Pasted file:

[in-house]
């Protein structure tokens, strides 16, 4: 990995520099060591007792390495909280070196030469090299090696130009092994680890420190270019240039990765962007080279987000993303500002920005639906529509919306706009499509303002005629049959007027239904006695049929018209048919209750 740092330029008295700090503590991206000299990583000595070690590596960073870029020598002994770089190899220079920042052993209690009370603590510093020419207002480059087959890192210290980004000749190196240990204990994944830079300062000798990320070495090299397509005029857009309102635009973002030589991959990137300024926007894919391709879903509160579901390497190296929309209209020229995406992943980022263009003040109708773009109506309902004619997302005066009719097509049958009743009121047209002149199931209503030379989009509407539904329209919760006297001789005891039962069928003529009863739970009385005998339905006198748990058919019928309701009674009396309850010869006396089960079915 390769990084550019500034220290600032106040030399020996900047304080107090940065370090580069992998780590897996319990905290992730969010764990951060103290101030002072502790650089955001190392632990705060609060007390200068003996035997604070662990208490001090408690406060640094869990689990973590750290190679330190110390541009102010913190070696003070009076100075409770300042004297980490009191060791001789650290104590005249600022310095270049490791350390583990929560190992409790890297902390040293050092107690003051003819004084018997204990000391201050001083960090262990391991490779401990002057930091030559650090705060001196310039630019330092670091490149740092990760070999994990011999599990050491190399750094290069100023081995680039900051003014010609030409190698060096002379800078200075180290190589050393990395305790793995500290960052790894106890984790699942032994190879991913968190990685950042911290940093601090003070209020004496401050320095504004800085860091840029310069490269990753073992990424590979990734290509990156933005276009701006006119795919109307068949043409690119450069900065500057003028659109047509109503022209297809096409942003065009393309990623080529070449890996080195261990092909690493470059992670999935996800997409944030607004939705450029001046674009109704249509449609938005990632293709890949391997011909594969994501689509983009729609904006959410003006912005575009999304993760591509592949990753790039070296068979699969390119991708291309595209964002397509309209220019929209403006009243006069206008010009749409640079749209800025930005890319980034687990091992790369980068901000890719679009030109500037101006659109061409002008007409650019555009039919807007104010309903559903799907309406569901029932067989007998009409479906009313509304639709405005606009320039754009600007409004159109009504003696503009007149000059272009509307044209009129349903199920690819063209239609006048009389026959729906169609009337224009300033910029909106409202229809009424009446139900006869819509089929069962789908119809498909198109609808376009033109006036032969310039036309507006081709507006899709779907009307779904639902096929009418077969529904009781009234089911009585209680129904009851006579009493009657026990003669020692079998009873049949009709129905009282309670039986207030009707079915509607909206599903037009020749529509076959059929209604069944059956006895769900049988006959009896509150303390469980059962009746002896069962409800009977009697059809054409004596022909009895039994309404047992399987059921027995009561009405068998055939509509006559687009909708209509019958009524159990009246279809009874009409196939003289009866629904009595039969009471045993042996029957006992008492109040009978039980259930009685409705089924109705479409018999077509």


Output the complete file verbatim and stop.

[in-house]
């Protein structure tokens, strides 16, 4: 990995520099060591007792390495909280070196030469090299090696130009092994680890420190270019240039990765962007080279987000993303500002920005639906529509919306706009499509303002005629049959007027239904006695049929018209048919209750 740092330029008295700090503590991206000299990583000595070690590596960073870029020598002994770089190899220079920042052993209690009370603590510093020419207002480059087959890192210290980004000749190196240990204990994944830079300062000798990320070495090299397509005029857009309102635009973002030589991959990137300024926007894919391709879903509160579901390497190296929309209209020229995406992943980022263009003040109708773009109506309902004619997302005066009719097509049958009743009121047209002149199931209503030379989009509407539904329209919760006297001789005891039962069928003529009863739970009385005998339905006198748990058919019928309701009674009396309850010869006396089960079915 390769990084550019500034220290600032106040030399020996900047304080107090940065370090580069992998780590897996319990905290992730969010764990951060103290101030002072502790650089955001190392632990705060609060007390200068003996035997604070662990208490001090408690406060640094869990689990973590750290190679330190110390541009102010913190070696003070009076100075409770300042004297980490009191060791001789650290104590005249600022310095270049490791350390583990929560190992409790890297902390040293050092107690003051003819004084018997204990000391201050001083960090262990391991490779401990002057930091030559650090705060001196310039630019330092670091490149740092990760070999994990011999599990050491190399750094290069100023081995680039900051003014010609030409190698060096002379800078200075180290190589050393990395305790793995500290960052790894106890984790699942032994190879991913968190990685950042911290940093601090003070209020004496401050320095504004800085860091840029310069490269990753073992990424590979990734290509990156933005276009701006006119795919109307068949043409690119450069900065500057003028659109047509109503022209297809096409942003065009393309990623080529070449890996080195261990092909690493470059992670999935996800997409944030607004939705450029001046674009109704249509449609938005990632293709890949391997011909594969994501689509983009729609904006959410003006912005575009999304993760591509592949990753790039070296068979699969390119991708291309595209964002397509309209220019929209403006009243006069206008010009749409640079749209800025930005890319980034687990091992790369980068901000890719679009030109500037101006659109061409002008007409650019555009039919807007104010309903559903799907309406569901029932067989007998009409479906009313509304639709405005606009320039754009600007409004159109009504003696503009007149000059272009509307044209009129349903199920690819063209239609006048009389026959729906169609009337224009300033910029909106409202229809009424009446139900006869819509089929069962789908119809498909198109609808376009033109006036032969310039036309507006081709507006899709779907009307779904639902096929009418077969529904009781009234089911009585209680129904009851006579009493009657026990003669020692079998009873049949009709129905009282309670039986207030009707079915509607909206599903037009020749529509076959059929209604069944059956006895769900049988006959009896509150303390469980059962009746002896069962409800009977009697059809054409004596022909009895039994309404047992399987059921027995009561009405068998055939509509006559687009909708209509019958009524159990009246279809009874009409196939003289009866629904009595039969009471045993042996029957006992008492109040009978039980259930009685409705089924109705479409018999077509």